Saturday, November 22, 2008

The School's Secret Stash of Science Fiction and Fantasy

When people travel a lot, they tend to leave a trail of discarded books behind them. Once the books have been read, it’s rather pointless to let them weigh down your luggage; even better, most hostels and small hotels tend to have small collections through which you can rifle, leaving your book and taking a new one. The American School, like ex-pat places the world over, also has a collection. But I’d wager that ours is quite a bit bigger than most places, given the School's long history.

One of the more significant assortments to be found in Loring Hall was acquired from the Blegen/Hill estate. I’ve mentioned the Blegen’s and the Hill’s on repeated occasions, but it’s also good to know that not only did they leave an imprint on the political and social history of the School, but they also left behind quite a bit of material culture that has been absorbed into the School's physical landscape. Part of that material culture includes an enormous collection of mystery novels, dating from the 1930s to 1940s.

The Blegen’s and the Hill’s were best friends: Carl and his wife Elizabeth, Bert and his wife Ida. They shared a house in Athens at 9 Plutarch St. and when Blegen died in 1971, he left the house and everything in it to the School. The papers within it now form a large part of the School’s Archives, and bits of their furniture and other material culture spread out from there. The mystery books made it over to Loring Hall, where they are now in the TV Room.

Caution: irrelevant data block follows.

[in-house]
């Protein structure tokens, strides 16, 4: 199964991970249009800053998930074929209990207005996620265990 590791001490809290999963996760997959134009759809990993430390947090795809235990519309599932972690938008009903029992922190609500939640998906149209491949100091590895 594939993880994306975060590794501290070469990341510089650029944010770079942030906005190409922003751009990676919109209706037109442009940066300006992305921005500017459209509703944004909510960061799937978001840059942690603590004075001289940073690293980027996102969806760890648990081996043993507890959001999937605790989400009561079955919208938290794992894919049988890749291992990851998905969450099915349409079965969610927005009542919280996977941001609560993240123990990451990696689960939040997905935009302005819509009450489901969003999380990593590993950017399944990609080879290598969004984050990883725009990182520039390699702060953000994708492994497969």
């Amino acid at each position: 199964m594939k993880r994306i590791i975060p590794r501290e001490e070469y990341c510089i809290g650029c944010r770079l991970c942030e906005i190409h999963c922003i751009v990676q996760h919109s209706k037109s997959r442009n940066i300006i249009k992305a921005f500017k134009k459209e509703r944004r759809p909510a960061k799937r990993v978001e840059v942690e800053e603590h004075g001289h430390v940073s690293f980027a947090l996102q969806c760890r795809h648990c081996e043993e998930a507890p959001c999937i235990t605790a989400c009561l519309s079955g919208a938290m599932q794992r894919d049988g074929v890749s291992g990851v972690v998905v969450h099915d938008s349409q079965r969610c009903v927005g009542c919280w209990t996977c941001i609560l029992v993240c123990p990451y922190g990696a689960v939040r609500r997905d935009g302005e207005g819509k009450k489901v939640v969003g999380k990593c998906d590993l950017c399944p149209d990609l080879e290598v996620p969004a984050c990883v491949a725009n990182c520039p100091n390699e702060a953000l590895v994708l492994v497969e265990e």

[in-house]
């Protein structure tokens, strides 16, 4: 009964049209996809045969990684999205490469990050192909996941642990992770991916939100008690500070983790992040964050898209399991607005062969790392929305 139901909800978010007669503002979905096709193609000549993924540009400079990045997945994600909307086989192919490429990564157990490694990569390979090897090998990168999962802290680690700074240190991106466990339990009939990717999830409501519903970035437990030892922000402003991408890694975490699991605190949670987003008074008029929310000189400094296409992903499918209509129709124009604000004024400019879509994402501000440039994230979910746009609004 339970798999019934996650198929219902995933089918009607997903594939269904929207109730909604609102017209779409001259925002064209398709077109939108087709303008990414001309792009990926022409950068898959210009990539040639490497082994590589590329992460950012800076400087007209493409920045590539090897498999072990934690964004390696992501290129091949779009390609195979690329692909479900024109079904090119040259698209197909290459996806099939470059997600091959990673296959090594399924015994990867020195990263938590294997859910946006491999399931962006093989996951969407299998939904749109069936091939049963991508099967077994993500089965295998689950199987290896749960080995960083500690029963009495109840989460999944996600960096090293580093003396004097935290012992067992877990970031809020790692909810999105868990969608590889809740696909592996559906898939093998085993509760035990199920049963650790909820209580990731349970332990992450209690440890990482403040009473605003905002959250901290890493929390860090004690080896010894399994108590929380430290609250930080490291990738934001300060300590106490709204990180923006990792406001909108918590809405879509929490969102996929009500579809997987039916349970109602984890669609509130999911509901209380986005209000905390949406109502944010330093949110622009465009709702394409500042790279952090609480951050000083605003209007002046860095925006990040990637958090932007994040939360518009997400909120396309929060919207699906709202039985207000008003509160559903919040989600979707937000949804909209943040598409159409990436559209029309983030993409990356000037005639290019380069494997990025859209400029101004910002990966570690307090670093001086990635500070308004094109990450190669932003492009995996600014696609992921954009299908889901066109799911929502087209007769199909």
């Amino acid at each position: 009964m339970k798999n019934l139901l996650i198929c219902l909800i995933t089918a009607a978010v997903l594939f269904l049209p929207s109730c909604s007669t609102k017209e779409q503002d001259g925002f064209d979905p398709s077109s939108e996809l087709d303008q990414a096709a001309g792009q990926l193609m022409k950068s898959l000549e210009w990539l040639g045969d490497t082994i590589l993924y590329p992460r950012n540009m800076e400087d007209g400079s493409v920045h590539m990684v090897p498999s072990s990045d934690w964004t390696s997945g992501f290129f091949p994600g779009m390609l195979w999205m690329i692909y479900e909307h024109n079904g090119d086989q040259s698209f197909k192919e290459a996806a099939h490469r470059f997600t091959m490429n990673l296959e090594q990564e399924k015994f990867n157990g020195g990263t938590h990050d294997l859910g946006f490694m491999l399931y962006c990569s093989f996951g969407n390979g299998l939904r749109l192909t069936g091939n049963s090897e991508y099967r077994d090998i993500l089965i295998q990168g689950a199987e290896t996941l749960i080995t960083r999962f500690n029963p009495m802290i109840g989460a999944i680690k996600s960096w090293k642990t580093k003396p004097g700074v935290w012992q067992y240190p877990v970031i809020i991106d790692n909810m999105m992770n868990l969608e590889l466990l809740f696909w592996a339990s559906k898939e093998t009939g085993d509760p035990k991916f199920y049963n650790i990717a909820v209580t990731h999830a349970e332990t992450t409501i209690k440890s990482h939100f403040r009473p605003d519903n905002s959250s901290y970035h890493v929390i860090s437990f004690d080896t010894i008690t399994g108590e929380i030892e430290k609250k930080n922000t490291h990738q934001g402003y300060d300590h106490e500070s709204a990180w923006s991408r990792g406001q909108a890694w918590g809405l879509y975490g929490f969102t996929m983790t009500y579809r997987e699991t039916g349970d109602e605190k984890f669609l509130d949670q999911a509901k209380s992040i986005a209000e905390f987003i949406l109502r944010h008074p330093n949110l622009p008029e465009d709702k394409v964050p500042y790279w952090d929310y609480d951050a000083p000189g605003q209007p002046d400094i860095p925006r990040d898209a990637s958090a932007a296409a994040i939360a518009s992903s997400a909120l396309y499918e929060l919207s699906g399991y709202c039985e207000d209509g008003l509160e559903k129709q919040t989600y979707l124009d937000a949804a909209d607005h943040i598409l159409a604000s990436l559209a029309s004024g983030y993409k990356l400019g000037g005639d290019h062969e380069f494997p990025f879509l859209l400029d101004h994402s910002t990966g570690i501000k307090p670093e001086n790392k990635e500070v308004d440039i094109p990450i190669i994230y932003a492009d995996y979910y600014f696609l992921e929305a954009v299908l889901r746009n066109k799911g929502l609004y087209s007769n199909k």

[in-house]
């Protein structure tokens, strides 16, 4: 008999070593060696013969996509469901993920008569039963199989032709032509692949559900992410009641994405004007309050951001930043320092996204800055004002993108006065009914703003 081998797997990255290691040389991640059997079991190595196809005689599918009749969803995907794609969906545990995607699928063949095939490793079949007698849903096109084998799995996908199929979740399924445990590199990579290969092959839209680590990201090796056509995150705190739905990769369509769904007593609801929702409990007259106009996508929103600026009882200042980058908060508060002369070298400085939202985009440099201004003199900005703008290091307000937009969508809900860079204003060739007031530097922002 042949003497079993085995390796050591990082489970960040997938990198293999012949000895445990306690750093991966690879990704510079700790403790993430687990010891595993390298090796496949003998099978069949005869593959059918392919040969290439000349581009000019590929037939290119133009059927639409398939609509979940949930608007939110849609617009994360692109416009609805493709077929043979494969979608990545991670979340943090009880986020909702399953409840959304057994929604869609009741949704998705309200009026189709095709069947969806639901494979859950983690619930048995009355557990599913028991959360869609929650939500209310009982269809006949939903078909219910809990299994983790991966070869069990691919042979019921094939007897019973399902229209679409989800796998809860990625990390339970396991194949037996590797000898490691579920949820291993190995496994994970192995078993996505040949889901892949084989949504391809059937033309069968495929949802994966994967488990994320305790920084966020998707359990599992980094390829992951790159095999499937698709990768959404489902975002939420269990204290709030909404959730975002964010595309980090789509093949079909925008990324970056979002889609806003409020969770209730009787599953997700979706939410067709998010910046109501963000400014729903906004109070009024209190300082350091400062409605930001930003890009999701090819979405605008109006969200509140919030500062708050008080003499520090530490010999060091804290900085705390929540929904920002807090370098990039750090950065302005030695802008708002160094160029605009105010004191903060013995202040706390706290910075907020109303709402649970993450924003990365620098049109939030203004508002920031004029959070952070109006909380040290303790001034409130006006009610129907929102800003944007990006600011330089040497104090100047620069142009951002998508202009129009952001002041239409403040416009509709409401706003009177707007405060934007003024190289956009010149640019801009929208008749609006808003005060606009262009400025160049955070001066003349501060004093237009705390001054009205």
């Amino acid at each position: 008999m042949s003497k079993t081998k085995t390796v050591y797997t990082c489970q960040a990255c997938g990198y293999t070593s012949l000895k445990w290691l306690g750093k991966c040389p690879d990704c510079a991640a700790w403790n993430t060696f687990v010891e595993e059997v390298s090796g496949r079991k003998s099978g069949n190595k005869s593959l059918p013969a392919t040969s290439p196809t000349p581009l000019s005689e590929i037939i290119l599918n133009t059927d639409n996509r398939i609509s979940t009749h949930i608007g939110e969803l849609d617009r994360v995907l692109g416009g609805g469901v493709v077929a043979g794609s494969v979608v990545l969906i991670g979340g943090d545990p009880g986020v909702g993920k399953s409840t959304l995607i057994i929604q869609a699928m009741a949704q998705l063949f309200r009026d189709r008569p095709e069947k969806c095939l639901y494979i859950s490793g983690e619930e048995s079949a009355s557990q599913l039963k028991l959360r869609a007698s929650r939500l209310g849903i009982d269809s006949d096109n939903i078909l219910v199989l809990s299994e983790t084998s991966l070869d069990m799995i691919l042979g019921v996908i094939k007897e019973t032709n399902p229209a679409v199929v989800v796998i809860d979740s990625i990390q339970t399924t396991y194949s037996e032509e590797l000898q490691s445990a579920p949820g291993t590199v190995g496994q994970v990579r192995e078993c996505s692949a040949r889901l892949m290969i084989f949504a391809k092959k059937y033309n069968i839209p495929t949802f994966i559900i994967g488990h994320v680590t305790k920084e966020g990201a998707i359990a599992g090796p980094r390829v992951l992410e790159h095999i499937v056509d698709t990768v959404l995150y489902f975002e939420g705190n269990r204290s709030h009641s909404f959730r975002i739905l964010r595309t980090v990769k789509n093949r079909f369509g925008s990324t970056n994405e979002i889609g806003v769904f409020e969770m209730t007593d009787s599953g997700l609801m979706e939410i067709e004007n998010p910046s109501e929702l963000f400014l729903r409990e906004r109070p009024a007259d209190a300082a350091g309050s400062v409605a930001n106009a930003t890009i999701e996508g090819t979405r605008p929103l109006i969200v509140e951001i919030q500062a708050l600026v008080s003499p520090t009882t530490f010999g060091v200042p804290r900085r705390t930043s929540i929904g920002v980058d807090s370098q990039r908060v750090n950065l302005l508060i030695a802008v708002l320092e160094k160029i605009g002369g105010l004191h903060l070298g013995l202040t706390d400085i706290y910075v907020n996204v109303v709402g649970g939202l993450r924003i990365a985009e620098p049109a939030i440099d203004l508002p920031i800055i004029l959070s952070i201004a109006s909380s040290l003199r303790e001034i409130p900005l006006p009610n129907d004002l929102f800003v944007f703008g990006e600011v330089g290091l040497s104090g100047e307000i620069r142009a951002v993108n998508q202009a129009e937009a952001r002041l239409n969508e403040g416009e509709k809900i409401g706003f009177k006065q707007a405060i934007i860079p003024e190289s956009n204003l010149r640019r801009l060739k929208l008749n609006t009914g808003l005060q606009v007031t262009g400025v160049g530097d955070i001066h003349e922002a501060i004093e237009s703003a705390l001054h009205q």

It’s quite a collection. I asked Bob Bridges about it last night at Ouzo, and he told me that the books were mostly collected by Elizabeth and Ida, who actually had formed a little Crime club of sorts! The titles are in themselves amazing:

But it was not until two days ago that I actually discovered the School’s really secret stash of genre books. I was across the street in the Blegen Library and stopped in the lounge on the lowest floor. A small book shelf stood in the corner, and it was to here, I discovered, that the SF books of the School had been making their way. (NB: SF = Speculative Fiction = Sci-Fi/Fantasy/Horror/Comics/Etc.)

I’d been wondering about them, actually. With all the books that are collected here, why were there so few science-fiction and fantasy novels? People make jokes about nerdy sci-fi fans lurking at society’s margins, but in fact these marginal people are actually quite numerous (and in today’s comic book culture, nearly the majority of those under 30). So where were the books? Again, Bob Bridge’s held the key. Apparently, there were a fair number of not only speculative fiction titles floating around, but also harlequin romances. Bob was aware that there are certain types of books that certain people do NOT like to see; it was safer, then, to move those books elsewhere, to a place where they would not offend certain sensibilities. He was right to do so: it seems the harlequin romances were thrown out a few years back. But the speculative fiction books are still there, and are in fact quite impressive, very old school, with lots of Daw Books titles. Bob says he’s been grouping them together for as long as he’s been back at the School, since about 1982. Have a look:

The Secret Stash Discovery has been a highlight for me. Perhaps I’ll see how many 1930s mysteries and 1980s SF I can get through before Christmas. And let's hope the Secret Stash, no longer secret since I've revealed it on the Internet, survives and prospers. I'll make sure to add to it as much as I can.

1 comment:

Jeremy LaBuff said...

So this is the REAL reason you're mad at the extra workload. It all makes sense now...